Coming in Spring 2019, my latest book:
The Sex Factor - How Women Made the West Rich
(published by Polity Books)
The popular story of how the West grew rich is largely one of male scientists, inventors and industrialists, with female liberation presented as a mere by-product. Women are seen as passive beneficiaries of economic growth - as the people who should be forever thankful to their male ancestors for creating the riches that enabled women’s rights to flourish. In giving advice to today’s poorer countries, we imagine that the economy comes first and then women’s rights follow. In this book I argue that we need to look at things the other way around. It’s time to see women as active creators not passive beneficiaries. Looking to the history of the now rich economies, we see that women’s freedom comes first, not last. It is the elephant in the room when it comes to explaining how a small country like Britain moved from being a backwater to global economic leader. Whilst women’s freedom was by no means perfect, it was superior to much of the rest of the world, giving the West an advantage that was difficult to beat. I argue that it boosted wages, skills, saving, entrepreneurial spirit and helped to produce a democratic and capable state. If the West wants to stay ahead, that’s worth remembering today.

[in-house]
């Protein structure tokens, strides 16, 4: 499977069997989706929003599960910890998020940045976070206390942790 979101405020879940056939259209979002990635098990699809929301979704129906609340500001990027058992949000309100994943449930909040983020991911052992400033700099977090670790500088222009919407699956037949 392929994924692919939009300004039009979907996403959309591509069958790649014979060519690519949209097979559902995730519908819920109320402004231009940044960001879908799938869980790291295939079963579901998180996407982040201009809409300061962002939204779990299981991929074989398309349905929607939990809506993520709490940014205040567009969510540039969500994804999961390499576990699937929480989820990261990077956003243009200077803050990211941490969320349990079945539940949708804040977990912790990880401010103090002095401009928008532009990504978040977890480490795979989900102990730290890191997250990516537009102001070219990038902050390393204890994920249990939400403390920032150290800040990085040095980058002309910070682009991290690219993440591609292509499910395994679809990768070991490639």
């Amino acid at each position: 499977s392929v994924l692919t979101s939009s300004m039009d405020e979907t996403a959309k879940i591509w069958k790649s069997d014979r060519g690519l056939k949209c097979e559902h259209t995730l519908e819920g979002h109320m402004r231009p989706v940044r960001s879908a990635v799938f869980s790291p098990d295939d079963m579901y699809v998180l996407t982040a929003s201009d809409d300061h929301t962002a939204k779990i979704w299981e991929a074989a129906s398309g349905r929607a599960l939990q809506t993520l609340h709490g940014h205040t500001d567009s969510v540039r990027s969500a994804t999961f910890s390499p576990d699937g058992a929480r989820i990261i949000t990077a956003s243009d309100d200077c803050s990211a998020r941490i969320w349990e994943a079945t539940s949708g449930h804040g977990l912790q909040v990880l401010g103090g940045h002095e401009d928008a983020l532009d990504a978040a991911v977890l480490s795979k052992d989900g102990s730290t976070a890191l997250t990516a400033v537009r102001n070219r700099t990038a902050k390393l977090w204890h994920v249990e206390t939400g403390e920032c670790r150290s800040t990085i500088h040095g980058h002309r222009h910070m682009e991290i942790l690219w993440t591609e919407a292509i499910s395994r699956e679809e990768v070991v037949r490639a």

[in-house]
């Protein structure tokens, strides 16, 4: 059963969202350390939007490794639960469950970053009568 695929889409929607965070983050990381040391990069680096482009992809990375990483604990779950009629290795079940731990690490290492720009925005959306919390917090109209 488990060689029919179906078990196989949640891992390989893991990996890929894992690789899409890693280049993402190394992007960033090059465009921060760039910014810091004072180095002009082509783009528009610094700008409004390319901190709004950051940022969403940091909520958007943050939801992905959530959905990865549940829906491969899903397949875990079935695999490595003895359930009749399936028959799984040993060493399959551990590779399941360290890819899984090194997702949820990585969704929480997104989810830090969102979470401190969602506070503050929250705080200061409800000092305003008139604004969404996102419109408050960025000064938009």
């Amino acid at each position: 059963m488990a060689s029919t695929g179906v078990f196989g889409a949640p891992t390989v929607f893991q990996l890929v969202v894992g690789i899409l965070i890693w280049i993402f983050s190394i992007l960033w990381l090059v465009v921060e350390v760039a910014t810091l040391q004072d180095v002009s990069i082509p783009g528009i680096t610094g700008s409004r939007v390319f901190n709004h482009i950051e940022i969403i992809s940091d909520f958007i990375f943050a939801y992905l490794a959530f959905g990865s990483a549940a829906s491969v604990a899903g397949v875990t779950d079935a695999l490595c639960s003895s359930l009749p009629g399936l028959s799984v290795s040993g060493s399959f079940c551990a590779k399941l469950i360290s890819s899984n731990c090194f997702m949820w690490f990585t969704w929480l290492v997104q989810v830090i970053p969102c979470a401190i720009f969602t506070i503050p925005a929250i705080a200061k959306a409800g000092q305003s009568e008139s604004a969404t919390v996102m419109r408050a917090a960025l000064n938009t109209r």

At a time when women’s rights and freedoms are under attack in large parts of the world, the role of women's freedom in creating successful economies needs to be recognised. Until greater economic significance is placed on gender equality as a cause - not only consequence - of economic success, it won't be given the importance it deserves and gender inequalities will go unaddressed. That includes unequal access to markets and resources, birth control restrictions and the unequal distribution of care. If policymakers in poor countries want to identify the obstacles in the way of growth (and if richer countries want to move forward rather than backwards) they need to look within their own homes. What we think of as personal is also political. And that includes our own bodies. Women's bodies are one of the big battlegrounds we face today. Women cannot be free if they do not have control over their own bodies.